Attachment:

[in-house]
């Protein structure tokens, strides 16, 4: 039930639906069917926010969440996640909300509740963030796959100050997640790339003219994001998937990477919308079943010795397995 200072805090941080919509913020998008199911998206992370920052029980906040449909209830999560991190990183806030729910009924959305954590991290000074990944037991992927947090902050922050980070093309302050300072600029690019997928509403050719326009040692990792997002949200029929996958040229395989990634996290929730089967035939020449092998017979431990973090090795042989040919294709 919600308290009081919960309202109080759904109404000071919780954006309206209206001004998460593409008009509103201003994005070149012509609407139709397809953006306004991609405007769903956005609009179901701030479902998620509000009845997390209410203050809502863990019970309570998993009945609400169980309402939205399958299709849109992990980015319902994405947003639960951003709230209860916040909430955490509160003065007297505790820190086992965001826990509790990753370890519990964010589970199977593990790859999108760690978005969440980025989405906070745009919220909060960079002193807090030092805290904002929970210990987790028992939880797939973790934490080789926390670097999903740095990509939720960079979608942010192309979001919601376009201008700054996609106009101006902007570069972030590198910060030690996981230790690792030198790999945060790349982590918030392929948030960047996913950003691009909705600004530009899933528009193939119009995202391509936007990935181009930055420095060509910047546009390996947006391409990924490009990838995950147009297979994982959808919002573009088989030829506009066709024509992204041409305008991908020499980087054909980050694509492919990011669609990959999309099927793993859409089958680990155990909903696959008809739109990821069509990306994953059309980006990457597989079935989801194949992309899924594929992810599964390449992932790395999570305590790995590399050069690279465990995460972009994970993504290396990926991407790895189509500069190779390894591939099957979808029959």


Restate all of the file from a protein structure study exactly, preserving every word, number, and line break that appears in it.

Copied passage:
[in-house]
């Protein structure tokens, strides 16, 4: 039930639906069917926010969440996640909300509740963030796959100050997640790339003219994001998937990477919308079943010795397995 200072805090941080919509913020998008199911998206992370920052029980906040449909209830999560991190990183806030729910009924959305954590991290000074990944037991992927947090902050922050980070093309302050300072600029690019997928509403050719326009040692990792997002949200029929996958040229395989990634996290929730089967035939020449092998017979431990973090090795042989040919294709 919600308290009081919960309202109080759904109404000071919780954006309206209206001004998460593409008009509103201003994005070149012509609407139709397809953006306004991609405007769903956005609009179901701030479902998620509000009845997390209410203050809502863990019970309570998993009945609400169980309402939205399958299709849109992990980015319902994405947003639960951003709230209860916040909430955490509160003065007297505790820190086992965001826990509790990753370890519990964010589970199977593990790859999108760690978005969440980025989405906070745009919220909060960079002193807090030092805290904002929970210990987790028992939880797939973790934490080789926390670097999903740095990509939720960079979608942010192309979001919601376009201008700054996609106009101006902007570069972030590198910060030690996981230790690792030198790999945060790349982590918030392929948030960047996913950003691009909705600004530009899933528009193939119009995202391509936007990935181009930055420095060509910047546009390996947006391409990924490009990838995950147009297979994982959808919002573009088989030829506009066709024509992204041409305008991908020499980087054909980050694509492919990011669609990959999309099927793993859409089958680990155990909903696959008809739109990821069509990306994953059309980006990457597989079935989801194949992309899924594929992810599964390449992932790395999570305590790995590399050069690279465990995460972009994970993504290396990926991407790895189509500069190779390894591939099957979808029959």